The European Data Journalism Network (EDJNet) is a network of independent media organisations and data newsrooms producing and promoting data-driven coverage of European topics in several languages. The network brings together journalists, developers and policy experts.
EDJNet was born in 2017 and it is currently made of 28 media outlets based in 14 different EU countries.
What does EDJNet offer to journalists?
What’s in EDJNet for you?
EDJNet works as a hub for transnational journalism, collaboration, and learning
- The content produced is available for free in several languages. It can be syndicated or reused by anyone within and outside the network under a few simple conditions.
- Original tools and curation services are provided to journalists, enabling any newsroom to take advantage of the opportunities offered by data journalism.
- EDJNet's website and social media disseminate members’ content in at least 4 languages, providing additional channels to reach out to new readers.
- A collaborative infrastructure makes it easier for EDJNet members to analyse and explain relevant phenomena affecting European societies.
The network is open for new partners to join; there is no entry fee. All partners agree to EDJNet’s editorial policy and maintain full editorial independence. Interested in finding out more? Check out our membership policy.
Where you can find us
All the contents and tools produced by EDJNet can be accessed in several languages at europeandatajournalism.eu.
There are many channels to stay up-to-date with our work:
What does EDJNet offer to journalists?
1. News contents
EDJNet publishes about 20 new articles per month, as well as a few videos and a few large investigations per year. The range of topics is wide – basically we are interested in any subject concerning European citizens, from EU policies to ongoing social developments, from economic issues to cultural expression.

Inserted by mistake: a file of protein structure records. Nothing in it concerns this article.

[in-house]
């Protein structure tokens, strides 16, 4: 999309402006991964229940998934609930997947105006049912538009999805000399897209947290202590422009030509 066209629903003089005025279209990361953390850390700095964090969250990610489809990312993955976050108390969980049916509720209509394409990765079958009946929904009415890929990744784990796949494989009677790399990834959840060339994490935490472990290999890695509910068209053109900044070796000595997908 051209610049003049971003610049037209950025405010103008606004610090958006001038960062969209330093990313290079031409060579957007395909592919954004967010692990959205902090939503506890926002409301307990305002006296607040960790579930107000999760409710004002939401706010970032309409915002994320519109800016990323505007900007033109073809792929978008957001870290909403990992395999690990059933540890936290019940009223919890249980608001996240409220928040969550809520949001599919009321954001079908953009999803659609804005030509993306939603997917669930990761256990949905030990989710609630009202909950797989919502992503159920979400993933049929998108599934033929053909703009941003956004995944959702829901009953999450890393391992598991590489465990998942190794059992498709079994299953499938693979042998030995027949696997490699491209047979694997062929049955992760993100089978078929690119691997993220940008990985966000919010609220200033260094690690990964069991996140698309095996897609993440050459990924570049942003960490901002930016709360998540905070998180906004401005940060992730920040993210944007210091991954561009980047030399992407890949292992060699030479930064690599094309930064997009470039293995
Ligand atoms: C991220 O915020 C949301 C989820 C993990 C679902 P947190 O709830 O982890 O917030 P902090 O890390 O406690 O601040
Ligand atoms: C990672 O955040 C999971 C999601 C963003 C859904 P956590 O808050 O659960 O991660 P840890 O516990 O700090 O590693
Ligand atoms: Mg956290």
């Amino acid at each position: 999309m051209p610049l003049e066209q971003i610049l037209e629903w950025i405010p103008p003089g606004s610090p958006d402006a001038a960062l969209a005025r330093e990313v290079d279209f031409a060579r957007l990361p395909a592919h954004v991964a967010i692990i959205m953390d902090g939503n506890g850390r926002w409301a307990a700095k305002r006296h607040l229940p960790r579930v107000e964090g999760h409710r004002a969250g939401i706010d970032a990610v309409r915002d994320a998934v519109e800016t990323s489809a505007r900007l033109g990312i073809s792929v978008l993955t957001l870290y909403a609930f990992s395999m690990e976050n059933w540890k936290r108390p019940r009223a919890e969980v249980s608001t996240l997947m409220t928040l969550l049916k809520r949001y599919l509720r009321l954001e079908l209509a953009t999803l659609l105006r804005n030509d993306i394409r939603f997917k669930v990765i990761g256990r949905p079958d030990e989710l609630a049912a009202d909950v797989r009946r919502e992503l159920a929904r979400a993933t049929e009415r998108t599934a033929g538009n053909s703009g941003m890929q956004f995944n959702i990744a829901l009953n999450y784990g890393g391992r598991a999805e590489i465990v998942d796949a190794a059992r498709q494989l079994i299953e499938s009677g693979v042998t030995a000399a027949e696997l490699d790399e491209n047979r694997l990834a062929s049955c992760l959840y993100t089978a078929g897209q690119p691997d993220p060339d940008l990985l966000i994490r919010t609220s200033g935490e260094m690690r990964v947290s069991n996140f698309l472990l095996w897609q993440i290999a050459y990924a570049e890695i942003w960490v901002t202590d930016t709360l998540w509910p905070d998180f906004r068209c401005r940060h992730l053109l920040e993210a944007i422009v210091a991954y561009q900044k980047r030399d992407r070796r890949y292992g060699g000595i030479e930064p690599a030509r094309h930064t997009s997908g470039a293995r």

We believe that it is important to move beyond purely national perspectives in order to understand today’s (and tomorrow’s) reality, so all our articles have a paneuropean, transnational, or comparative dimension. Those analyses often show that European affairs and EU policies do affect your audience's everyday reality, even at the national or local level.
Articles and investigations are data-driven, so the stories are based on factual grounds, transparent sources, and accurate analyses. They often adopt original angles and come with interactive charts and maps. We try to make it as easy as possible to adapt and replicate our contents.
2. Tools & tips
This tool makes it easier for journalists to track and use newly released data. It offers ready-made visualizations of Eurostat data, which are constantly updated. They can be easily adapted. Moreover, the Stats Monitor analyzes the new data in order to spot interesting trends and changes, so as to identify newsworthy material. You can subscribe and receive notifications for the latest updates.
To get a clearer idea of how you can take advantage of this tool, here’s a couple of examples we’ve prepared: [use case 1] [use case 2]
Find out about trending issues, different point of views, and original quotes related to European affairs. Currently, the Quote Finder allows to explore the European Parliament’s twittersphere and create interactive word clouds and other visualisations. By April 2019, it will feature a renewed user interface, and will offer immediate access to a variety of materials by integrating news aggregators and other sources.
A list of the current features of this tool, and an example of how you can take advantage of them: [use case]
As the European Data Portal and the EU Open Data Portal collect more than 800,000 datasets it is quite easy to get lost in them. We have developed an easy-to-use getaway through those data, to make it easier and faster for journalists to find and filter relevant information on the two portals at the same time. Searches can be performed in 7 different languages.
Two examples of how you can take advantage of this tool: [use case 1] [use case 2]